I almost always start a work with a reference photo. However, If I'm impatient or lazy, and I'm both at times, I may choose a photo with a weak composition. Rather than taking the time to think, I'll dive right in to my art process. And in this way, I make my greatest mistake, and may need some help.
MY GREATEST MISTAKE - STARTING WITH A WEAK COMPOSITION
This is what I call "my greatest mistake." I too frequently begin with a weak composition rather than take the time to think through where I want the work to go. In my process, all good work starts and ends with a strong composition.
In my art practice, I consider the development of composition and values - especially lights and darks - as
the bones of a good painting. All the technique and color in the world is icing on the cake. It won't save a compositionally poor work. (For more on establishing composition, visit my YouTube Channel at MarcyFineArt.)
If I'm bumbling around in a work, I know I'm struggling with a weak composition. However, my media give me an advantage. By using acrylic and pen, I'm free at any time to strengthen the the piece quickly by drawing a new composition right over the old. I may actually simply scribble in shapes and make them into an object to make the composition work.
HOW TO GET INSTANT HELP
When you are in trouble, who ya gonna call? Well, in art, not ghostbusters.
When I need help, I call on the best - The Great Masters. I google the works of my favorite painters and visually ask them questions about where my painting should go. My favorite painters belong to a group called the Nabis: Gaugin, Bonnard, Vuillard. As I look at their works, I ask questions of myself like: Does this piece look like mine? Are the shapes similar? The colors? How do they handle a similar composition?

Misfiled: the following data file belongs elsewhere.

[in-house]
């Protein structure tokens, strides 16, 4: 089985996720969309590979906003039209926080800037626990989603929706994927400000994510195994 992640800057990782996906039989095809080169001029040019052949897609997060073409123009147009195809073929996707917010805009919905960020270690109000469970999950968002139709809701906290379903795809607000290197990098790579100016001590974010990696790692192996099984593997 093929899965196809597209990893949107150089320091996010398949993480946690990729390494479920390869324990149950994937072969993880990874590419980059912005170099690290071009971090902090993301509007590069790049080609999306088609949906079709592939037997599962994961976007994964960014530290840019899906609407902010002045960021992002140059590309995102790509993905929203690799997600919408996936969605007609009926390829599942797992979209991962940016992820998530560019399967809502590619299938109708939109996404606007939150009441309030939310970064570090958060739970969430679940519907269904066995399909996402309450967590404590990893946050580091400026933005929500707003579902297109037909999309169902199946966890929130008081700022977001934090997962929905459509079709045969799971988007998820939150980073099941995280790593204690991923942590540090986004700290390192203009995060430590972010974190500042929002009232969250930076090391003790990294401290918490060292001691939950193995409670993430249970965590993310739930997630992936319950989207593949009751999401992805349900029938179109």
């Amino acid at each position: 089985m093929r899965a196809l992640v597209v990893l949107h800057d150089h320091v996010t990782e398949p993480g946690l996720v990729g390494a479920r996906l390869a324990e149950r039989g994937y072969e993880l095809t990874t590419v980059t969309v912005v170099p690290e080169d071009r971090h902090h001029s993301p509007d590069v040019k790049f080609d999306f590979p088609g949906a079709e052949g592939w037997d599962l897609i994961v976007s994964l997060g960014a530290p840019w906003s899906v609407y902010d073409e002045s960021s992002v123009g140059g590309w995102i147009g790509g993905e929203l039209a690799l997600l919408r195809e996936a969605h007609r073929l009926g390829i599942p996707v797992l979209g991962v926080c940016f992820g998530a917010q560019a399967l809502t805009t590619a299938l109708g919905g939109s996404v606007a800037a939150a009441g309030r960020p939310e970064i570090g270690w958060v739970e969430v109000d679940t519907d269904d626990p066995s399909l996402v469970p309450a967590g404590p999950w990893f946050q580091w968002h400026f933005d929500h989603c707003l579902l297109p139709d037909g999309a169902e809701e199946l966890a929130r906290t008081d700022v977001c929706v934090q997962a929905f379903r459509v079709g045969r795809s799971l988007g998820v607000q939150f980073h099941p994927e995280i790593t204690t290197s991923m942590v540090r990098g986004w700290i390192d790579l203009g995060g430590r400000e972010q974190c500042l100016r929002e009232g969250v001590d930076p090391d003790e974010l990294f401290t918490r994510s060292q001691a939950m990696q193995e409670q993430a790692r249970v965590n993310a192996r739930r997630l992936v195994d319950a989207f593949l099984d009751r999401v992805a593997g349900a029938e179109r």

And with those questions visually answered, I improve my work.
THE GOOD AND THE BAD OF THIS SOLUTION
There are both positives and negatives to this process. First, I may have to abandon my beginning composition; next, I am risking that I'll be able to strengthen not only these bones, the structure of the painting, but that the entire painting itself will retain what I hoped it would be.
Let's take a look at how this process played out today.
This is my reference photo. I know going in that the composition in the upper 1/4 of the photo is weak.
Step 1. As I look at this photo, I see shapes that work those traced by the orange line. However the top quarter, outlined in blue, needs work. A good composition is a path that helps your eye travel around the painting.
Great Master's to the Rescue
GREAT MASTERS TO THE RESCUE! In the pieces above, I have invited Gaugin and Bonnard to show me some work. These are only sections of their paintings. I notice the flowing shapes and the colors that are similar to the piece I'm creating. Although my piece becomes nothing like theirs, I learn from looking at their placement of colors and the flow - the compositional path - around the piece of art. I watch myself as I continue, because I really don't want to emulate their precision of shapes in my piece. I want to keep my own sketchy style.
Confession: I have a visual problem. One eye is nearsighted, the other farsighted! My right eye wants to ignore the right side of my work. So I study the balance in the master's paintings. As you notice, I work to strengthen a shape on the right side. Take a look at your work. Is there some area that always feels weak? It's good to know.
This was a two hour sketch. It's still unfinished as a piece of art. That right side still gives me problems. However, as I compare it to my reference photo, I'm happy with today's results. My time wasn't wasted thanks to asking for help when I needed it from my favorite painters.
Do you have common problems with your paintings or drawings?